It took me a while to land on a problem that I wanted to commit to. Since I had studied a lot of classics as an undergrad, I always had an interest in the past, and when I had the opportunity to come here to Caltech and be in the GPS division, I felt an interest and also an obligation to work on things that were of relevance to Earth scientists.
VO: I think you hit on something too that I have really valued being within the GPS division. Being with the Earth scientists, you get little tidbits of information about where the interesting questions are and how you can bring together disciplines in new ways.
VO: Over the past 14 years or so that we’ve been at this institution together, I feel like we have really learned from each other and appreciated our own individual approaches to science in a way that has enhanced our own research.
DN: Definitely. At our core, we’re both environmental microbiologists and I think we both recognize the myriad ways that diverse microorganisms shape our entire world, whether it’s the atmosphere, lithosphere, hydrosphere, or even, you know, the human body.
I think we are cut from the same cloth in recognizing that any of these areas of existence is critically dependent upon microbes. What I’ve always seen as something really amazing about what you do is your ability to study them in nature, in places that are remote and hard to access.
Now, for students, they don’t need to choose between being someone who’s out in the field versus someone who’s doing mechanistic research at the bench. You can and should do both if you want to get to the heart of a problem in a rigorous way. It’s possible these days to navigate back and forth between these two poles of a problem. That’s an exciting thing!
VO: It’s also the nice thing about the CEMI [Center for Environmental Microbial Interactions], a virtual center at Caltech that brings together all the people who are enthusiasts of microorganisms or work with microorganisms. Really the value is being able to draw on your colleagues’ expertise to help enrich your project or answer specific questions as they come up.
DN: Yet, very few of them are actually microbiologists.
VO: Yeah. Very few would call themselves microbiologists, but ...
DN: Which is what makes it so great! The thing is, you don’t need to be a microbiologist to love microbes, right? Microbes represent the best systems you can study in many ways because they are so tractable and they’re so important in so many disciplines.
For that reason, we have people from chemical engineering, people who are applied physicists, applied mathematicians, neuroscientists even, whose techniques are now being adapted to studying the microbial world! That all these people have coalesced to form this entity we call CEMI is such a quintessentially Caltech thing.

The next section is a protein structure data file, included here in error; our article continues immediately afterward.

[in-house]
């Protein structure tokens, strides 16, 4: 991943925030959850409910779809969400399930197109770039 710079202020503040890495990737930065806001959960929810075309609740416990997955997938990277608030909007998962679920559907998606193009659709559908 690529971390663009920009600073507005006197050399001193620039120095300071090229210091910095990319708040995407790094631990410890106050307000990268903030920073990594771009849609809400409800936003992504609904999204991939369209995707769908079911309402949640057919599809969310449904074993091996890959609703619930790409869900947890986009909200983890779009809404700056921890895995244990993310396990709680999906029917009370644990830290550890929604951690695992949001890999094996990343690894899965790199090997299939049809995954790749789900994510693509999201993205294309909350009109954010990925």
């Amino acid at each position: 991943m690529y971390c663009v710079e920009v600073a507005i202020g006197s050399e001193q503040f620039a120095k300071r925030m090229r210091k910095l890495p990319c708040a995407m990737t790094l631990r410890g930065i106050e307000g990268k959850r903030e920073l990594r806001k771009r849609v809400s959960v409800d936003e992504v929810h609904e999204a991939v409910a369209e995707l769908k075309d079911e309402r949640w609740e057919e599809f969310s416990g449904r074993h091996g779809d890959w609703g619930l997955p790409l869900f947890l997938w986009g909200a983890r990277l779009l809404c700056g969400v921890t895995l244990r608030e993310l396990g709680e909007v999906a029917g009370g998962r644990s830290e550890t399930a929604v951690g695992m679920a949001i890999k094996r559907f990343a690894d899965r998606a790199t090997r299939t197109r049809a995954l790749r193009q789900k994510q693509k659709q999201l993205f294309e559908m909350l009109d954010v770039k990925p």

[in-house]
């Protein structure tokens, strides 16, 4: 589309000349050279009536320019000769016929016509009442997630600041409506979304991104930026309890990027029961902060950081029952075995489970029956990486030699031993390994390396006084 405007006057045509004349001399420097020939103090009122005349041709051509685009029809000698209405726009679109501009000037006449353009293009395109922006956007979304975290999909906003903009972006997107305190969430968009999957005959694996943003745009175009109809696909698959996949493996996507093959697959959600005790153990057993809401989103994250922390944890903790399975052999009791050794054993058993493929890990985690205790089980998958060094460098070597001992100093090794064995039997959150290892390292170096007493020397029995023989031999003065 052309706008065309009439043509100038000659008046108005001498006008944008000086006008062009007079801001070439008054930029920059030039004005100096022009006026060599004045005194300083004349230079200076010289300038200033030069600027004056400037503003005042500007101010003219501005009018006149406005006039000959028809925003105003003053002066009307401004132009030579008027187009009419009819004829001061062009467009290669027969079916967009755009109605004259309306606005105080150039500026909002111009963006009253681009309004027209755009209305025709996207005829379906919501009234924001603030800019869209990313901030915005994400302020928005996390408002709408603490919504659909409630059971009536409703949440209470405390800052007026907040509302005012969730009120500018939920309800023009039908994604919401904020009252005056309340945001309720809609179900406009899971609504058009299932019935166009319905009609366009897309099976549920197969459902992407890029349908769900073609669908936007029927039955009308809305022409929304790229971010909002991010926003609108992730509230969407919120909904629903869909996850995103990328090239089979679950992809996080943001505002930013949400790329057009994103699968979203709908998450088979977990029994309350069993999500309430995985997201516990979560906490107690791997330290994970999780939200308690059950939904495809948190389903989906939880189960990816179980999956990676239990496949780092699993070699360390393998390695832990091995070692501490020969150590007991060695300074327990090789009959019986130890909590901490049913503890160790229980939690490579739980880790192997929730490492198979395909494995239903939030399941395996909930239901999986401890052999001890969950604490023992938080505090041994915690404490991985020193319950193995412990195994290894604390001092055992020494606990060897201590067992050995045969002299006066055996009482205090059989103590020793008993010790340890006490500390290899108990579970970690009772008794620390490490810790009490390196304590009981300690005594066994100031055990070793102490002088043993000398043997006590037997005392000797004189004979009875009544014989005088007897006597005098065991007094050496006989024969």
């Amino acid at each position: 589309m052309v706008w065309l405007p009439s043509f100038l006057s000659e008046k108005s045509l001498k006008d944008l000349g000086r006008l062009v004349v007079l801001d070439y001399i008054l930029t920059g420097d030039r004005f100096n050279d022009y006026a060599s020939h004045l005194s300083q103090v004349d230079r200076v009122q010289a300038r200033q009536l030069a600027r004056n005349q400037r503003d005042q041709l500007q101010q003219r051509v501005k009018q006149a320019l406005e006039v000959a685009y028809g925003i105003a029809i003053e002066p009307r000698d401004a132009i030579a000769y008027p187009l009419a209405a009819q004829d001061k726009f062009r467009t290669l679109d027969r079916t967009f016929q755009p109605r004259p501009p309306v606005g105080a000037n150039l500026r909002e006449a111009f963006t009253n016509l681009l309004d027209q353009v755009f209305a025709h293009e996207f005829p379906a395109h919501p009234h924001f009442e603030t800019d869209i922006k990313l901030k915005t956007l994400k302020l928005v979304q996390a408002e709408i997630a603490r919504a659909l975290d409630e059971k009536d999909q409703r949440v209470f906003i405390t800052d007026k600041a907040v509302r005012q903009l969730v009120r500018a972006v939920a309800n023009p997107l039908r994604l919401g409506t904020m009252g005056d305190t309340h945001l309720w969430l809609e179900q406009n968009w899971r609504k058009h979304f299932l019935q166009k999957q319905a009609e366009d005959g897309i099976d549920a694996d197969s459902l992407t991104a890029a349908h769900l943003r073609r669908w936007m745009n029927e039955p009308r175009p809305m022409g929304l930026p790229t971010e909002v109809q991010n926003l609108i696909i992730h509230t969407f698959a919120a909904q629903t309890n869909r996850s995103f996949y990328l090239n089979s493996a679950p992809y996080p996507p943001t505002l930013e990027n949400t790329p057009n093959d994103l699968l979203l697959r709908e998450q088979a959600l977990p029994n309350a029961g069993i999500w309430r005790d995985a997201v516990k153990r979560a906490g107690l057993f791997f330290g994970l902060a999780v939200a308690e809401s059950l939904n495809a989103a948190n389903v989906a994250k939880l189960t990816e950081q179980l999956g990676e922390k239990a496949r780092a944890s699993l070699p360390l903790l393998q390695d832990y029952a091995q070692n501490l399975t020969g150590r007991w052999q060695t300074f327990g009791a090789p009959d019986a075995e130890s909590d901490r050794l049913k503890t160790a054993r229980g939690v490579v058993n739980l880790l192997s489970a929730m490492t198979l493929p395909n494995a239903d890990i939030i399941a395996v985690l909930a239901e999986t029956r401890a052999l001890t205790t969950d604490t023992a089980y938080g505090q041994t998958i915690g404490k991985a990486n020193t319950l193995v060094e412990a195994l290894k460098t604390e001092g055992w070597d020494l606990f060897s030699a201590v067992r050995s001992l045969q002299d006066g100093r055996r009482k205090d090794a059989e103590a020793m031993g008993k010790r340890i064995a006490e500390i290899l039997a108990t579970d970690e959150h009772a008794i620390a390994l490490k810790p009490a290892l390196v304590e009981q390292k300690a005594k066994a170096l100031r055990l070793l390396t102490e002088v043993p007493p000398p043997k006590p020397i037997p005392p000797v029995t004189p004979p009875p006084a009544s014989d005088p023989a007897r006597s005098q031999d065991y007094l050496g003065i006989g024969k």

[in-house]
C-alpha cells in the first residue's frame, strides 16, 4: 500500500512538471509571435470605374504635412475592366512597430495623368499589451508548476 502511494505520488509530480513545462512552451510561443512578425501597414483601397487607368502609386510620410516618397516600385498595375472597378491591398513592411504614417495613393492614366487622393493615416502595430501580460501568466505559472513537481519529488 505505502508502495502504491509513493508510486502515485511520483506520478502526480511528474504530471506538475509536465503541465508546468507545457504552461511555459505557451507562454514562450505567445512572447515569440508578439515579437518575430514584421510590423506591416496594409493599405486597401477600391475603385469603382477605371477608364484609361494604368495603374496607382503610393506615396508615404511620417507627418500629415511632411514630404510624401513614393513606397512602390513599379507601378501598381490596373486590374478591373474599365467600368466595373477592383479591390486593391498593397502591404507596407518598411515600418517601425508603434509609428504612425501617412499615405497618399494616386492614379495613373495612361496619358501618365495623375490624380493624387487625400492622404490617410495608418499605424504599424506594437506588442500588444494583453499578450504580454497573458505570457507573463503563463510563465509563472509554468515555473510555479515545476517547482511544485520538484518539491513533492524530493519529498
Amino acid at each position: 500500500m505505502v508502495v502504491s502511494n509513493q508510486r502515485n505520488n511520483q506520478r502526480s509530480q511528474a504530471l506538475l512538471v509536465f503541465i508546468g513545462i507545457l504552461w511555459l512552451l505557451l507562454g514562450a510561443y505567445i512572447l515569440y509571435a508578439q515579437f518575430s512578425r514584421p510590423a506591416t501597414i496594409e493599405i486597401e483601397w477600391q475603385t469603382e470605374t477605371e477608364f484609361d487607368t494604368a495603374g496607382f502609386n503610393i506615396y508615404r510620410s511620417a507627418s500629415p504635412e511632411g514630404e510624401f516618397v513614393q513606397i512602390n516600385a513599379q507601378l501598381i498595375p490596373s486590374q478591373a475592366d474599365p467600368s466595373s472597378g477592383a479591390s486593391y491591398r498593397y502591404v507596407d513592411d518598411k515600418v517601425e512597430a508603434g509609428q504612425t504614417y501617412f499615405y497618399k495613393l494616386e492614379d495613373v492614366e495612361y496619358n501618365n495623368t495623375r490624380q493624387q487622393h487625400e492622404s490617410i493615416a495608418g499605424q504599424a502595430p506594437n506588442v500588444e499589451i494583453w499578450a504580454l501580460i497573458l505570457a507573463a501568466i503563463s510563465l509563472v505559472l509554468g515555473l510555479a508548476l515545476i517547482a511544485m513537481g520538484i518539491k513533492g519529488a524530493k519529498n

VO: Historically, I don’t think people would have equated microbiology with Caltech...
DN: Definitely not.
VO: ...because we were so diffusely distributed among the divisions, so to have this virtual center, we are now on the radar screen and we’re getting people who want to come to Caltech to do microbiology.
Spreading the word
DN: I do think that while the MacArthur Fellowship is at its core an award to individuals, there is something inescapable about them having chosen two women at the same university in a similar discipline, whether you call it environmental microbiology or geobiology, that speaks to where the field has come from when we started here.
The response of our geobiology community was really extraordinary. That’s one of the things that’s so rewarding in general about a life in science, that you have the chance to work with talented and generous people from all over the world.
VO: It sits at the core of what geobiology is about. Our successes are grounded in diversity—diversity of disciplines, diversity of ideas, diversity of cultural backgrounds from around the globe—and it’s made this very fertile ground to strike out in new directions and make new discoveries about how the earth works and the roles that life has played in shaping the changes in the chemistry over the earth’s history. It’s going to require an international effort to do that to its fullest potential.
DN: Absolutely. I know it’s something we’ve talked about in light of recent changes in Washington, D.C., and attitudes toward immigrants. Really any science at any major university these days is an international enterprise and is something that absolutely depends upon the ability to attract the best and the brightest from anywhere in the United States or abroad to help in opening up new frontiers of human endeavor and knowledge.
VO: We’ve talked a lot about how we can use this award as a platform to increase recognition and appreciation for the role science plays in everyday life. I’ve taken it to heart that we can get out there in the communities and in schools outside of the Pasadena area to help share our own excitement about science and, hopefully, give people some sense that we’re just regular people; down-to-earth people who are just passionate about what we’re doing.
It’s the best-kept secret in the world. The fact that we can walk into this university every day and follow our passions and our curiosity as a career. It is just amazing and something we need to be able to share with everybody.